.Short Term…(Today and tonight)
Issued at 234 AM EST Wed Nov 16 2022
IR satellite reveals widespread stratus currently across much of the Ohio and Tennessee Valleys this morning. These clouds have helped to keep diurnal swings to a minimum over the last 24 hours, as
temperatures have generally hovered in the mid 30s to low 40s for most spots. Regional radars do show some light echoes where
drizzle/mist may be occurring, though this activity is largely sporadic as of this writing.
Clouds will stick around through much of the day, though there are some signs we could see some clearing out across our
western/southern zones toward the afternoon hours as drier low-level air works in from the west. Ahead of the clearing, we may see a brief uptick in precipitation activity as an elongated vort lobe swings through the region. Forecast soundings show a small, limited in depth area of moisture near the top of the PBL while temperatures in the lower troposphere gradually cool throughout the day due to CAA. There may be enough cooling in the lower troposphere to where icy crystal initiation occurs, switching things over from
mist/drizzle to flurries or even snow showers (given some steeper lapse rates in the low levels). Should snow showers occur, impacts will likely be limited in duration, given surface temps will be above freezing today, but some of the heavier show showers could reduce visibilities briefly and put down a quick dusting (rates overcoming melting). The vast majority of guidance is generally in favor of activity being in the form of sprinkles/flurries today, with only a few solutions (like the HRRR) having any sort of measurable precipitation. So, will keep snow shower mention on the low side (20%) today.
The other story today will be gusty winds. Wind fields gradually increase in strength through the day, and as the lower boundary layer mixes out, we’ll tap into the stronger winds aloft and bring some of them down toward the surface. Expect gusts this afternoon in the 20 to 30 mph range. Taking into account the winds with air temperatures in the 30s, wind chills will likely be in the 20s.
Winds will gradually subside this evening, but still remain steady in the 5-10 mph range overnight. Models are optimistic about clouds clearing across a good portion of the region late tonight, so have trended sky cover forecast in that direction. Will have to watch that closely though as models tend to be a bit too eager to clear stratus out in these types of patterns. Should the forecasted clearing take place, expect lows to fall into the low and mid 20s.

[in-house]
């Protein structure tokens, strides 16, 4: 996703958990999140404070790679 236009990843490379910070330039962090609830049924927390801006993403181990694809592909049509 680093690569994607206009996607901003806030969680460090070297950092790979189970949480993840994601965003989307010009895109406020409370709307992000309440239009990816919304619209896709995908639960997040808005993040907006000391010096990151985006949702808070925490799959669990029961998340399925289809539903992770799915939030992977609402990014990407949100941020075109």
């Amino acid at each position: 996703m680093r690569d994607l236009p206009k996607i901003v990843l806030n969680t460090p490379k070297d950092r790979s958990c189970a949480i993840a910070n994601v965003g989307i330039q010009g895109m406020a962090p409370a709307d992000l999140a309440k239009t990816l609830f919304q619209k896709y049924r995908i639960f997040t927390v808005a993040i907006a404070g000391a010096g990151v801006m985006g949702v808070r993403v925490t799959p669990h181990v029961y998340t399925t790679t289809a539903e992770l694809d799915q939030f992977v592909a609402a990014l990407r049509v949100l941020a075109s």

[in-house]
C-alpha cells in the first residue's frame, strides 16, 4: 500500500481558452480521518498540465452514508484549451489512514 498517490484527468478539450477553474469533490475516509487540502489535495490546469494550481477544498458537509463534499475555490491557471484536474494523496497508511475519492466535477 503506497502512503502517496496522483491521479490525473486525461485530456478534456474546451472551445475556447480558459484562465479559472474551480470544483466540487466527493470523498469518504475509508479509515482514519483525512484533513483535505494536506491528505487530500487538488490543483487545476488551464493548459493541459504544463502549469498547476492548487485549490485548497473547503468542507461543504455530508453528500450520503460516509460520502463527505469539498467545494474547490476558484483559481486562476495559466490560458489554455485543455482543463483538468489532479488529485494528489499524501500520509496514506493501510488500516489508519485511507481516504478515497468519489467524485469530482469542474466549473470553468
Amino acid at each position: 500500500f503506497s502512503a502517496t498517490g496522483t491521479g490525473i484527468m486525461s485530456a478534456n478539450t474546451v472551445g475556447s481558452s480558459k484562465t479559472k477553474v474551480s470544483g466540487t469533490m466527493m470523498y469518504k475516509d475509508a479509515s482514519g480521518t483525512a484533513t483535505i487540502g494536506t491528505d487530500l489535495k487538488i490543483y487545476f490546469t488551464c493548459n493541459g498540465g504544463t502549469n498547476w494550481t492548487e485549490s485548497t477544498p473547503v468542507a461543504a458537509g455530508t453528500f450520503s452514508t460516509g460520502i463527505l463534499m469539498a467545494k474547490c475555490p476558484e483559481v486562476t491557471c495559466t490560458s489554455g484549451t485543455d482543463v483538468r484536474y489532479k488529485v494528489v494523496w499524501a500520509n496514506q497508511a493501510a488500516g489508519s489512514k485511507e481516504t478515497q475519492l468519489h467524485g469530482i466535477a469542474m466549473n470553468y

.Long Term…(Thursday through Tuesday)
Issued at 320 AM EST Wed Nov 16 2022
Dry but unseasonably cold weather is expected through the weekend, with a moderating trend beginning Monday.
Broad but deep upper trofiness over the Great Lakes will be the main player through the weekend, but at this latitude the pattern is just flat enough to keep us out of the dynamics needed to squeeze any of the very limited moisture out as precip. One shortwave trof Friday, and another Sat night, will reinforce the cold air in place, but the better forcing remains far enough north that we’ll stay dry. Sunday will likely be the coldest morning as a 1034mb sfc high settles into the Ozarks, but Monday morning could be interesting as the high parks over the Deep South. Any return flow by Monday will be modest, so could be a very sharp inversion with large spreads between ridges and valleys. Bottom line, expect lows in the teens for most
locations outside of the Louisville or Lexington metro areas, which will still be in the lower 20s. The only records even slightly in jeopardy would be Saturday in Bowling Green, where the record low is 17F, set in 1951, and the coldest max was 38F in 1968.
After the cold start Monday, temps finally start to recover with rising heights and southerly low-level flow. By Tue-Wed, we should be back near climo as we start to see southeast CONUS ridging ahead of a deepening Four Corners low.
.Aviation…(06Z TAF Issuance)
Issued at 1218 AM EST Wed Nov 16 2022
A wide area of low-end VFR to MVFR stratus is currently impacting the region and will likely persist for a good part of the forecast period. Regional radars show patchy mist/drizzle, but this has had little impact on visibilities so far.
Later this morning into the early afternoon hours, some drier low level air will help to lift cigs gradually to VFR levels. Forecast soundings show some meager moisture and instability in the low levels to potentially support some isolated snow/rain showers or flurries/sprinkles, but the sparse coverage of this precipitation does not warrant mention in TAF at this time. Winds will pick up through the day and become quite gusty this afternoon.